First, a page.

This week Disney announced that its theme park employees will have a more flexible dress code. And it’s about time. Finally, animation fans can go Donald Duck-style: no pants.
How I wrote it:
I gravitate toward news stories about Disney for joke writing because the topic has so many well-known associations that can be used to create a punch line.
Here I used my Punch Line Maker #1: Link two associations of the topic. The first topic handle, “Disney,” is associated with all the Disney characters. The other topic handle, “more flexible dress code,” is associated with unusual wardrobe choices.
To link the two associations, I brainstormed Disney characters who have made unusual wardrobe choices. Donald Duck, who wears no pants, seemed funny. So I decided to base my punch line on him and end the joke with “Donald Duck-style: no pants.”
But following the topic with something like this seemed a little weak: “Is that a good idea? What if animation fans want to go Donald Duck-style: no pants?”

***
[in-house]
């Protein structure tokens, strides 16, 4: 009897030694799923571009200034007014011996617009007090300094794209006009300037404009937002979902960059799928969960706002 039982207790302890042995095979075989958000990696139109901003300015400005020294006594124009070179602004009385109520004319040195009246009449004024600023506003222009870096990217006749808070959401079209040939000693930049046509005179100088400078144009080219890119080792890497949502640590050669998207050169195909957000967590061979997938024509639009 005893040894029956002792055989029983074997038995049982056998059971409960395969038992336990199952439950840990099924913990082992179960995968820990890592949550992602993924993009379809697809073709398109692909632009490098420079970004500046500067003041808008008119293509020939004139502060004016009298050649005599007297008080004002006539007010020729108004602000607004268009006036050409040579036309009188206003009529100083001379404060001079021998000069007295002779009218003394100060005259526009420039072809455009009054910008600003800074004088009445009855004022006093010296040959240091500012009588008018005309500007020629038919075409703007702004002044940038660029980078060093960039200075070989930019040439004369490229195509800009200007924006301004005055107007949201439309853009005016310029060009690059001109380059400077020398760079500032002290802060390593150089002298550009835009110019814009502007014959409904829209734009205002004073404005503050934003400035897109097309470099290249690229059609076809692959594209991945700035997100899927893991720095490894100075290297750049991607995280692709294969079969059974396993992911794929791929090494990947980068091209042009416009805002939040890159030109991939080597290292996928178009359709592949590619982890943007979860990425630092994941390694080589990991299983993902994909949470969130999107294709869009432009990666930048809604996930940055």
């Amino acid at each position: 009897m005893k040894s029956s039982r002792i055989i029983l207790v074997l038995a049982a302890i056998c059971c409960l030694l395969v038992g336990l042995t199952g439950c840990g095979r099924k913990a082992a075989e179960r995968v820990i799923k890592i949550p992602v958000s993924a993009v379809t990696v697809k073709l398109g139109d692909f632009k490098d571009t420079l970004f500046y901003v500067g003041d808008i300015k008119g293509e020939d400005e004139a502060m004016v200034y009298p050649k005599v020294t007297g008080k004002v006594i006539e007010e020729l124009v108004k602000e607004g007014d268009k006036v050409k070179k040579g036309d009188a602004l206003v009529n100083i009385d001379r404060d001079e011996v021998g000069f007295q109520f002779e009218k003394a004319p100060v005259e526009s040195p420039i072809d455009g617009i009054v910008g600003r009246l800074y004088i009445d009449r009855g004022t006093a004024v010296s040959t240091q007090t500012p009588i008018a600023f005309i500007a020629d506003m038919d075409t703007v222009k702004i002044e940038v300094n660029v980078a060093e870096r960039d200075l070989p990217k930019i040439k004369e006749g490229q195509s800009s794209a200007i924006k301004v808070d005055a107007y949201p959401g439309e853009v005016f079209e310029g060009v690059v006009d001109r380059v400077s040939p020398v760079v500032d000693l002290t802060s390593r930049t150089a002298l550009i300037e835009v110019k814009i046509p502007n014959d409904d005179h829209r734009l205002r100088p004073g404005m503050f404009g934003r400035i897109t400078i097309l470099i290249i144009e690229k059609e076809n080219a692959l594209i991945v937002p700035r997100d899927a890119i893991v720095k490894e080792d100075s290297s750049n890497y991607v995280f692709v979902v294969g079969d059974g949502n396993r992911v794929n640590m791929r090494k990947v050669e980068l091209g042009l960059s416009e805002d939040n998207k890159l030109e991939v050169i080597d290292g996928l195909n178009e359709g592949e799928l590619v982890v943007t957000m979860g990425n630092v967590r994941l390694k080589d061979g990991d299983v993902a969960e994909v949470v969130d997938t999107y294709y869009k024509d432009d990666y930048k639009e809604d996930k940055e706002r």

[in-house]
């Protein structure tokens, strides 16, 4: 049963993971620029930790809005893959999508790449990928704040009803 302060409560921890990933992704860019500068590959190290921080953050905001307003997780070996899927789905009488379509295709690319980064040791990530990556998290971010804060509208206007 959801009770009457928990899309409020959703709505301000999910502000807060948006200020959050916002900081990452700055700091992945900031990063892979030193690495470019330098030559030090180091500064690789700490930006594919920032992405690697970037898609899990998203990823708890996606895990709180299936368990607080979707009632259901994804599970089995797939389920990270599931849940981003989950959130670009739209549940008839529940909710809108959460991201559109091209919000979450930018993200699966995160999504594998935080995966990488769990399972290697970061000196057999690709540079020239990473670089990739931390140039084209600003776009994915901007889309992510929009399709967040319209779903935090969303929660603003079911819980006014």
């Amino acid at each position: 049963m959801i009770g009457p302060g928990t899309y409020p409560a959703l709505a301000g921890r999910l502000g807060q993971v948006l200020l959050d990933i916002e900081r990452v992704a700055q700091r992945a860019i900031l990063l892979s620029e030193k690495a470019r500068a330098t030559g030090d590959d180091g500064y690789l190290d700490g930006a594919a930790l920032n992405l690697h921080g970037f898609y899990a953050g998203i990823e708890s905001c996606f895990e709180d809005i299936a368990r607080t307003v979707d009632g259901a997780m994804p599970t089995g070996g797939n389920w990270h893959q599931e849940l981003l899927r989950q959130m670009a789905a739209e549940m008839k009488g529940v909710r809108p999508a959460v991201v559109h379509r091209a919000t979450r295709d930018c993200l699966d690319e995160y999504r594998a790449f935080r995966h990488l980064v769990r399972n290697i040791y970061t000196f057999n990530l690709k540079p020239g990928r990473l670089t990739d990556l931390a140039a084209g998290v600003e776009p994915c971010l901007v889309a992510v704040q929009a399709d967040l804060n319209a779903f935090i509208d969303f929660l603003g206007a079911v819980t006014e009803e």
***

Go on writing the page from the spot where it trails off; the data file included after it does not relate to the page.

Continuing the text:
Instead, I thought the joke would be stronger with an angle that leads the audience to expect that the new dress code will result in something good. That way the final image of human employees walking around pantsless would be more surprising, and therefore funnier. So I came up with the angle “And it’s about time. Finally…”
I ended the joke on “no pants” because my Joke Maximizer #2 advises, “End on the laugh trigger.” “Pants” is a funny word because of two characteristics: It’s short, with only one syllable. And it has two stop consonants, “P” and “T.” The humor potential of “pants” was undoubtedly a factor leading Dave Letterman to include it in the name of his production company, Worldwide Pants.